“Sorry, but I only just got up here. Aster usually hogs the high branch.”

“Do not!”

“Do too!”

“I don’t want to leave by myself!”

“Did you hear that?”

“I told you-”

“Hush. What’s that-”

“I want to go back. It’s dark out here.”

“I said-”

“Can we go?”

“Yeah, Aster-”

“I said be quiet!”

The chorus of voices falls silent, and Griffin and I duck behind a tree. He signals me to be quiet.

I shake my head, calling out, “Em-”

He shoves his hand over my mouth, shaking his head rapidly, but I swat him away and step away from the cover of the pecan tree. “Emmy! Paisley? Aster? It’s me, Amber. Hello?”

“Amber?” Emmy’s voice is small and distant.

“I’m coming!” Old pecan shells crunch underneath my shoes as I run towards her voice. I catch sight of her shimming down a tree put on a burst of speed. “Emmy!” I crush her in a hug. “Never, ever do that to me again!”

“I’m-I’m sorry, Am-ber.” Her sweet voice is muffled through my dress. “I’m really, really, sorry.” We are both shaking, and I realize we’re crying.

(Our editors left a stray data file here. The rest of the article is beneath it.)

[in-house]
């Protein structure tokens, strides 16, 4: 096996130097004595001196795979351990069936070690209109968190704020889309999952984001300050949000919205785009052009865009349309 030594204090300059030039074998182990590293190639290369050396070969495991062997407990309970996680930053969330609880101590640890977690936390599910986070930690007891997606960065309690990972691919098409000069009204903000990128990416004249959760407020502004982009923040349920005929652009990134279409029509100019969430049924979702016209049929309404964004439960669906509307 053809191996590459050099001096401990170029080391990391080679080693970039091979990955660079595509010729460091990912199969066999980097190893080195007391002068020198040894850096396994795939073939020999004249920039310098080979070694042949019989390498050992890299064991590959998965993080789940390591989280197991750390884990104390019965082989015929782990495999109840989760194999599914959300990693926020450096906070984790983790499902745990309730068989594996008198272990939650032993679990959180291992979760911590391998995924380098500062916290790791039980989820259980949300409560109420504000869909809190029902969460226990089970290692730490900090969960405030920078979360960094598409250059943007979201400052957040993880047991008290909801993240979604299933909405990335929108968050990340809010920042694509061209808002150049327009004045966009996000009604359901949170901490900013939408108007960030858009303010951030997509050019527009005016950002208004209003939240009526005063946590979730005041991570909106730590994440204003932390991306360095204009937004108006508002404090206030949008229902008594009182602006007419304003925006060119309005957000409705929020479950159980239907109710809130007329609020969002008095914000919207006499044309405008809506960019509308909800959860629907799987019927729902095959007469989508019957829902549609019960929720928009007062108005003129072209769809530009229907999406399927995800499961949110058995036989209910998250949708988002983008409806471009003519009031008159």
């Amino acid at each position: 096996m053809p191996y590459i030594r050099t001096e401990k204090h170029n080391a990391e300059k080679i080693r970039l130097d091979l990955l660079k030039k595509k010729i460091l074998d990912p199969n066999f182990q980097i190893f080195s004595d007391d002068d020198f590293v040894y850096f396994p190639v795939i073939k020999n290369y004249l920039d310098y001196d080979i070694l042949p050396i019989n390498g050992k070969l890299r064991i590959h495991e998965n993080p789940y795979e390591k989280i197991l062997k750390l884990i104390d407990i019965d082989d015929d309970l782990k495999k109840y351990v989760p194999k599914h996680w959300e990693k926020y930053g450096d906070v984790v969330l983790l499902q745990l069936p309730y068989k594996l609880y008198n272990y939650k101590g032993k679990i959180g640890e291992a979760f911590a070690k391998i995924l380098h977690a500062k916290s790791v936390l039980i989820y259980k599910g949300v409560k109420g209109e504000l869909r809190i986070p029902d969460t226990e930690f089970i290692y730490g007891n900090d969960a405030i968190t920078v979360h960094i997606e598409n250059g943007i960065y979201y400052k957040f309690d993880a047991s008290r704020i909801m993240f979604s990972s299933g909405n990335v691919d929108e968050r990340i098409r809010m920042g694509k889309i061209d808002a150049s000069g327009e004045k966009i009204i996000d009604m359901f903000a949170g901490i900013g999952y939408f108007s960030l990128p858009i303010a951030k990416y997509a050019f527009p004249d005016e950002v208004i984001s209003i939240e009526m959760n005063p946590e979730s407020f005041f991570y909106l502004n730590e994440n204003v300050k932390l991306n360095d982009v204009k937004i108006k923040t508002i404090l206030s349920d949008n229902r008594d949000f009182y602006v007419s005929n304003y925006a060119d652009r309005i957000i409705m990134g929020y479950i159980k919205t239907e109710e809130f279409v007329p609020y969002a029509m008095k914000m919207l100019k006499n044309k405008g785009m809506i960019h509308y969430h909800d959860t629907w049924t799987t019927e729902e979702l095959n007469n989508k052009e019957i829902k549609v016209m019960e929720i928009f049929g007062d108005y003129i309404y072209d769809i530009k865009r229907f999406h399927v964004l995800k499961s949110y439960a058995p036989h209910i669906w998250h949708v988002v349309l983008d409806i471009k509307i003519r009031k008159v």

“I was so scared. Are you all right?”


I look up, seeing Griffin standing awkwardly behind us. Impulsively, I tackle him in a  brief hug before pulling away. “Thank you. I never would have found Emmy without you.”

“Uh, no problem.” He appears thoroughly bewildered. Griffin shakes his head as if trying to throw off a disconcerting thought. “Aster, Paisley, I know y’all are in that tree. I would really appreciate it if y’all don’t make me stand here all night.”

Two embarrassed kids wearing pirate costumes climb down from the pecan tree, mumbling, “Sorry.”

Griffin folds his arms across his chest sternly.

Paisley takes the hint. “Sorry we ran off without permission. We won’t do it again.”

Aster doesn’t say anything, and Paisley nudges him with one boot. Sighing, he echoes her apology.

A small grin quirks the edges of Griffin’s lips. “That’s better. Now, let’s go trick-or-treating. Because of y’all’s shenanigans, all the good candy is gone, but we can try to get some goodies.”

Tearstained Emmy nods remorsefully, and so does Paisley. Together, we leave the dark pecan grove behind and reenter the neighborhood of bright streetlamps and welcoming doorsteps. We all cry out, “Trick-or-treat!” and listen to the satisfying crackle of candy rustling in our bags.

Things didn’t go very smoothly for my first Halloween, but I wouldn’t trade it for anything. With Emmy’s hand in mine and a smile on her face, I think I’ll always be content.

October 30, 2020 17:43